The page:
This robot creates a GPS for your lungs

A new robot enables doctors to biopsy lung tumors without invasive surgery.

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In partnership with Intuitive

Lung cancer is one of the deadliest diseases in existence, in part because it’s difficult to detect early. A lung biopsy procedure can be invasive, causing some patients irreparable complications. And far too often, once a doctor performs a lung biopsy to check for the disease, it has already reached an advanced state.

When it comes to a lung cancer diagnosis, time is of the essence. Yet until recently, doctors haven’t had many ways to safely and accurately perform an early lung biopsy, when the abnormal tissue growth is still very small. Intuitive‘s robotic-assisted solution, known as the Ion™ endoluminal system, is helping doctors reach nodules in a minimally invasive way, giving them the chance to detect cancer sooner. 

The Difficulties of Diagnosing Lung Cancer

Lung cancer is the biggest cancer killer in men and women today, with approximately 200,000 diagnoses and 150,000 deaths annually. Each year, it kills more people than colon, breast, and prostate cancers combined.

Traditionally, a lung biopsy is conducted through a manual bronchoscopy. In this procedure, a doctor places a bronchoscope, a flexible tube with a camera and light attached, into the lung airways to find the potentially cancerous tissue. They then insert other instruments into that tube to retrieve a tissue sample.

While it’s often a doctor’s best hope at diagnosing lung cancer, manual bronchoscopy is limited in reach and precision because the tube is thick and inflexible. Manual bronchoscopy yields a diagnosis in about 60% of cases, meaning the results are often inconclusive.

The human lung consists of intricate tissue and a vast network of narrow and delicate airways, so obtaining a decisive biopsy result can require invasive and complicated surgery. For example, in one surgical method, doctors cut a patient between the ribs, front to back, which may leave them with permanent nerve damage and pain lasting months or even years. For these reasons, doctors can be hesitant to perform a surgical biopsy.

Lung cancer is fast-moving – the sooner the medical intervention, the better. “Seventy-five percent of patients are found when they’re at stage three or four, where we can’t do a surgery to cure them,” Dr. Michael Pritchett, a pulmonologist, explains. “We need something that changes the status quo, something that we can get out to smaller lesions with confidence and safely biopsy them. That’s where robotics comes into play.”

Previously, medical technology did not allow doctors to keep pace with this deadly disease. With the Ion platform, they may be able to get ahead of it and give patients a fighting chance. 

New Hope for Lung Cancer Patients

Intuitive is a global leader in minimally invasive, robotic-assisted medical technology. The company has designed an innovative surgical system that is more precise, more stable, and able to reach further into the lungs to retrieve samples. The robotic-assisted endoluminal system can help pulmonologists retrieve tissue that aids in diagnosis, and an early study at one hospital showed the ability to obtain a diagnosis nearly 80% of the time.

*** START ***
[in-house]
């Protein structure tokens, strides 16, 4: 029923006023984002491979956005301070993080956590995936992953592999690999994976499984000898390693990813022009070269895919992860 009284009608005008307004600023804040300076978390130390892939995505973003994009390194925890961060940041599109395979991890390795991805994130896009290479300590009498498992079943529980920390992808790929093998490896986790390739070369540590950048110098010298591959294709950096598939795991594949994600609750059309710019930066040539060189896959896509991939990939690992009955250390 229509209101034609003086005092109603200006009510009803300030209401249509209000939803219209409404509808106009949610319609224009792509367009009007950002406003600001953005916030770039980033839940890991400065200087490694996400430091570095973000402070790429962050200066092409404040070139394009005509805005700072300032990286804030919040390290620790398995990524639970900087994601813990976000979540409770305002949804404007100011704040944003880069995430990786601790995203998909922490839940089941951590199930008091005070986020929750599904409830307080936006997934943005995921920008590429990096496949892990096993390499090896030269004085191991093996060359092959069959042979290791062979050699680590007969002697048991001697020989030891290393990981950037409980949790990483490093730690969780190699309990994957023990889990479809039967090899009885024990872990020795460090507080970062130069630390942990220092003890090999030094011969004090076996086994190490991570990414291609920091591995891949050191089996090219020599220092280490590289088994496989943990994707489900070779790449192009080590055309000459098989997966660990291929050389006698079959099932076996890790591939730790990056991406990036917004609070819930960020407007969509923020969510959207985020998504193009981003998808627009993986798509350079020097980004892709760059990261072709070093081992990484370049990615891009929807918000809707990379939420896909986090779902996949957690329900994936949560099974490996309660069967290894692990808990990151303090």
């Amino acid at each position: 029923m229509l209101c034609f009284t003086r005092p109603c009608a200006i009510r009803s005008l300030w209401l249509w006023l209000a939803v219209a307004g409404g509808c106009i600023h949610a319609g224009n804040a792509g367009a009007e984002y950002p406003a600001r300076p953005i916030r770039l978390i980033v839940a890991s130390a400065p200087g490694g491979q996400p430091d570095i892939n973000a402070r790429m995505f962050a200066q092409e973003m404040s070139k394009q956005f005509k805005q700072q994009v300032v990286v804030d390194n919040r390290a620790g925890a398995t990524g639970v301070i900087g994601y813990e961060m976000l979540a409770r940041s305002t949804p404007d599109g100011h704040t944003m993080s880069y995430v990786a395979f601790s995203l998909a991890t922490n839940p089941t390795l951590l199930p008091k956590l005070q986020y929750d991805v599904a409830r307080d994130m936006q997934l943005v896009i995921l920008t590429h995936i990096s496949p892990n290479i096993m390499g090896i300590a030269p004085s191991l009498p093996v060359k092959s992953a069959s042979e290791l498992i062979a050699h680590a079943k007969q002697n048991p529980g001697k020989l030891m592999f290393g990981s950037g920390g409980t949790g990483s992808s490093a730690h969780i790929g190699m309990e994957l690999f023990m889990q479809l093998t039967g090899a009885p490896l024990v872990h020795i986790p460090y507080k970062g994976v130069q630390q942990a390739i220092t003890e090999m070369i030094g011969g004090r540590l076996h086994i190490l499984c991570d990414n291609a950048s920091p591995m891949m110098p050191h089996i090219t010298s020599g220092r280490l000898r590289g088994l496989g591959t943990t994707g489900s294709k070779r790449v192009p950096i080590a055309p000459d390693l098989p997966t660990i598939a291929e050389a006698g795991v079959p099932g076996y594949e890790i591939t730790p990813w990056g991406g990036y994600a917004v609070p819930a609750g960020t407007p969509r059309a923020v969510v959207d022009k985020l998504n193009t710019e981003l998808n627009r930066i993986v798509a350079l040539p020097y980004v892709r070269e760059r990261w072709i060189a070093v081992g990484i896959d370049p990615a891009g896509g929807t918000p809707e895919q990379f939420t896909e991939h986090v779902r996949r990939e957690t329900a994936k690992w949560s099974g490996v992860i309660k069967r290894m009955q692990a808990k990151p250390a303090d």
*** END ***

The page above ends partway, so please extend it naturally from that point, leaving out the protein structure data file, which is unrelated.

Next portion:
“Ion is a minimally-invasive robotic platform that allows me to take this steerable catheter and go far out into the periphery of the lung, where most of these lung cancers are,” Dr. Pritchett describes. “I can angle it up to 180 degrees and see where I’m going at all times with the camera… I also have GPS built in, so it’s like driving to somebody’s house with Google Maps and you just follow the directions right to the lesion.”

It’s like driving to somebody’s house with Google Maps and you just follow the directions right to the lesion.

Dr. Michael Pritchett

The process begins with doctors using a CT scan of a patient’s lungs to generate 3D “airway trees” to identify a target for biopsy and create a pre-planned path to the nodule. During the actual procedure, doctors use Ion’s controller to navigate along this path, maneuvering the catheter in any direction, through tight channels and angles, to any of the 18 segments of the lung. All the while, doctors have real-time vision of the airway.

After reaching the nodule, the catheter locks in place so that Ion’s custom-designed, Flexision™ biopsy needle can retrieve the sample. The precision of this technology allows doctors to reach areas of the lung that were previously difficult to navigate. They’re now able to remove samples to help diagnose patients without invasive surgery.

This has the potential to expedite diagnosis, which could improve a patient’s chance of survival.

This has the potential to expedite diagnosis, which could improve a patient’s chance of survival by hastening an appropriate treatment plan.

Dr. Pritchett was the first practitioner to use Ion and provided feedback to Intuitive’s engineers during its development. One of his patients, Doug Richardson, previously had a lung biopsy procedure that was inconclusive. Richardson was scheduled to have a traditional surgical biopsy when his granddaughter met Dr. Pritchett, who ended up using Ion to perform his biopsy.